Background: Sleeve lobectomy is a parenchyma-sparing procedure that is particularly valuable in patients with cardiac or pulmonary contraindications to pneumonectomy. The purpose of this study is to report our experience with sleeve lobectomy for bronchogenic cancer and to investigate factors associated with long-term survival.
Methods: Between January 1981 and June 2001, 169 patients underwent sleeve lobectomy for non-small-cell lung cancer (n = 139) or carcinoid tumor (n = 30), including 61 with a preoperative contraindication to pneumonectomy. Mean age was 59 +/- 14 years (range, 19 to 82 years). Vascular sleeve resection was performed in 11 patients. The remaining bronchial stump contained microscopic disease in 7 patients.
Results: Major bronchial anastomotic complications occurred in 6 (3.6%) patients: one was fatal postoperatively, three required reoperation, and two were managed conservatively. In the non-small-cell lung cancer group, operative mortality was 2.9% (4 of 139), and overall 5-year and 10-year survival rates were 52% and 28%, respectively. Six patients experienced local recurrence after complete resection. By multivariate analysis, two factors significantly and independently influenced survival: nodal status (N0 or N1 versus N2; p = 0.01) and microscopic invasion of the bronchial stump (p = 0.02). In the carcinoid tumor group, there were no operative deaths, and overall 5-year and 10-year survival rates were 100% and 92%, respectively.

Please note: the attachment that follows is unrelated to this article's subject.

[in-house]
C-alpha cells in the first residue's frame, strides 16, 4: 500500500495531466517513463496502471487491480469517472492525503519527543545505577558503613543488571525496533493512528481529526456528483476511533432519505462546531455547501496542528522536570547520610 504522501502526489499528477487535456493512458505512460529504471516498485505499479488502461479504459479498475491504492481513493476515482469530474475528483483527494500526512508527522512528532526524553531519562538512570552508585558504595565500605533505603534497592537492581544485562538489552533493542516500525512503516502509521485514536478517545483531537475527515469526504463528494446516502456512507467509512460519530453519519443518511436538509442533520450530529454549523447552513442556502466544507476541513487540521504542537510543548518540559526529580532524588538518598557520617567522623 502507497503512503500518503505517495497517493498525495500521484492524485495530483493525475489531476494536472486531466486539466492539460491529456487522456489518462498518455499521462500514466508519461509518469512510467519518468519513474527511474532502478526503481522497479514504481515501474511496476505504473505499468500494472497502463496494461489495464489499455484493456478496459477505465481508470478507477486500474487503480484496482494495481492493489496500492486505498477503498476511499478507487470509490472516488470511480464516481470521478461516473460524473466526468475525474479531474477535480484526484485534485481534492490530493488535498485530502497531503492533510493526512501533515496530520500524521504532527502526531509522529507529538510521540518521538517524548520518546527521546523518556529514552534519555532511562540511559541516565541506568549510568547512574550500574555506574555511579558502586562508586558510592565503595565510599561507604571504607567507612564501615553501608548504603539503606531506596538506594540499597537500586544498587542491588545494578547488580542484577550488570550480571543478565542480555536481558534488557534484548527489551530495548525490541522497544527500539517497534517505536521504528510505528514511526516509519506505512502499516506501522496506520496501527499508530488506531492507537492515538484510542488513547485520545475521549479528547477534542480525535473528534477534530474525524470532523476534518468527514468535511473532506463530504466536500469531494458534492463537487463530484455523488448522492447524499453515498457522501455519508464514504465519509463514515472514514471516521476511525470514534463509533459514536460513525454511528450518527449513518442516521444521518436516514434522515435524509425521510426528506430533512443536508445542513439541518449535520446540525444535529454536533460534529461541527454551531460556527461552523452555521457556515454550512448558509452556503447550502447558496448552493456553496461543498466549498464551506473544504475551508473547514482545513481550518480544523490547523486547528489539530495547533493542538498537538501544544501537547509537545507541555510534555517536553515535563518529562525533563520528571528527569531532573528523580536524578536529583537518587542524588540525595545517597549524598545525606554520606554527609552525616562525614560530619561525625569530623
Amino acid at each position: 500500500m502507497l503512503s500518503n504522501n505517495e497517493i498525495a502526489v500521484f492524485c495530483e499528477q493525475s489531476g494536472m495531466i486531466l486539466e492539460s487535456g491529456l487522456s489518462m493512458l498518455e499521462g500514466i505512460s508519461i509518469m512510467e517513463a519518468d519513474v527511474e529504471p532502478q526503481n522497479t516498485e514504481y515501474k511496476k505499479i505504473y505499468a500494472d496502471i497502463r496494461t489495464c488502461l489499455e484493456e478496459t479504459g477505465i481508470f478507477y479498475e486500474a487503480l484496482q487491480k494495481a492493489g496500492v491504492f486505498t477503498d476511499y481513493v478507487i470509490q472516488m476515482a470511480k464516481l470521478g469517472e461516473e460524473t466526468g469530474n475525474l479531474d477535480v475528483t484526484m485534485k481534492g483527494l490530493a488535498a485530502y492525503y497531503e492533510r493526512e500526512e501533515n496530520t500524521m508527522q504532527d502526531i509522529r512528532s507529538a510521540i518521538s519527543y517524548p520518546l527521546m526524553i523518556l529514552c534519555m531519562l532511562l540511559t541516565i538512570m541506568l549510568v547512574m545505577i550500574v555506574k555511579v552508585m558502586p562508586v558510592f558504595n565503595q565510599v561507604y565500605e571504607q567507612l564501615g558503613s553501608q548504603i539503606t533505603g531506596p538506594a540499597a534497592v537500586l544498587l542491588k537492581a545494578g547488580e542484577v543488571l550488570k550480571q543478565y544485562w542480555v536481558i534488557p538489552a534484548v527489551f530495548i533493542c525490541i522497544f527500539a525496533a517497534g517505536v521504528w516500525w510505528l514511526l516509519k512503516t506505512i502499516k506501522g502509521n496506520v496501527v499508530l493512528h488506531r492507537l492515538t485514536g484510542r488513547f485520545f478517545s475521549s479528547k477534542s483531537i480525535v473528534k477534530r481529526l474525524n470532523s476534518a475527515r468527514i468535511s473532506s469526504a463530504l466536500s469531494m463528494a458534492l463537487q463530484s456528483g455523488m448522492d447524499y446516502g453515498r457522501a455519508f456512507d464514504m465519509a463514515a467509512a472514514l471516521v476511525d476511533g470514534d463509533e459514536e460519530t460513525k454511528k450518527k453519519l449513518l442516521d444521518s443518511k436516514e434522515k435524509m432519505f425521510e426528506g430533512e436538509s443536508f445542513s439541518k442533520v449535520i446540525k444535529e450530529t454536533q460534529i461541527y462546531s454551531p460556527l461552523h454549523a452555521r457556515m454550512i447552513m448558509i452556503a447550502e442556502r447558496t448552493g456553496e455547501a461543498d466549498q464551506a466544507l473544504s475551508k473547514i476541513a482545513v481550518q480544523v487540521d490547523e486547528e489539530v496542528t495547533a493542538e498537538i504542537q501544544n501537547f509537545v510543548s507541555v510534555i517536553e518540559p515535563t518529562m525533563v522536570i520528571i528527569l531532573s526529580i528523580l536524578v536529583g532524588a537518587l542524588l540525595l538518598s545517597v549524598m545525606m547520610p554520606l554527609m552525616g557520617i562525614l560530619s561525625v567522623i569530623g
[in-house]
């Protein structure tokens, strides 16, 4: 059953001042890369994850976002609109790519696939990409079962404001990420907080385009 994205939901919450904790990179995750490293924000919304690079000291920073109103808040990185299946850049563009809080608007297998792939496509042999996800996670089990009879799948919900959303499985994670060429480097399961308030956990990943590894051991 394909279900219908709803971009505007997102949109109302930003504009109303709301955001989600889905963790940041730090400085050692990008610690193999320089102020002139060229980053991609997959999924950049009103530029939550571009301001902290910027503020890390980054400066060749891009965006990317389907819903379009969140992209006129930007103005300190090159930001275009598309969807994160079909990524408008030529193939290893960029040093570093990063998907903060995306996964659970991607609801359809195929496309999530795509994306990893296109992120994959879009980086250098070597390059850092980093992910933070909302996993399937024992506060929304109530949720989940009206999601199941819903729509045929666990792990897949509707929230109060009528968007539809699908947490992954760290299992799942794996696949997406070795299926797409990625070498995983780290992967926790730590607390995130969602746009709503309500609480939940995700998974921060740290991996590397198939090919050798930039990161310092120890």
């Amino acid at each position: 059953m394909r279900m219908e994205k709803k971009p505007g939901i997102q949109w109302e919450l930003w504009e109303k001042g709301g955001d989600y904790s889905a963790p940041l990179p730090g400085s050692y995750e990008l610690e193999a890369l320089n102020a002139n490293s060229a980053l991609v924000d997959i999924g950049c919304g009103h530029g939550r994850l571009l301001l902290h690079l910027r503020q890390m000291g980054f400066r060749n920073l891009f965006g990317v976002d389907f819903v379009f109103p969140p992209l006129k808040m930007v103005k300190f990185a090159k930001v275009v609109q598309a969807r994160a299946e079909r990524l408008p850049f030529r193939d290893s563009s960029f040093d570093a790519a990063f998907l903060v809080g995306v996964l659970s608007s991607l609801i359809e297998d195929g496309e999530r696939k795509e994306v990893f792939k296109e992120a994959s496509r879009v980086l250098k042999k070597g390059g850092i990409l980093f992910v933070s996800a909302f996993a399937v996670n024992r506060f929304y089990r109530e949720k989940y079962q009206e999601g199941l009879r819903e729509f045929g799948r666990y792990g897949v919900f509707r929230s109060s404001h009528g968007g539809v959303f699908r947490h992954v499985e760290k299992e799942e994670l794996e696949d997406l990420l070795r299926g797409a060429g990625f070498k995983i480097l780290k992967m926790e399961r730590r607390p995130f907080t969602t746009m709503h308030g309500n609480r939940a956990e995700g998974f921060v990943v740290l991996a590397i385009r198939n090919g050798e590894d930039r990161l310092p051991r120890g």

Conclusions: Sleeve lobectomy achieves local tumor control and is associated with low mortality and bronchial anastomotic complication rates. Long-term survival is excellent for carcinoid tumors. For patients with non-small-cell lung cancer, N2 disease or incomplete resection is associated with a worse prognosis; outcome is not affected by presence of a preoperative contraindication to pneumonectomy.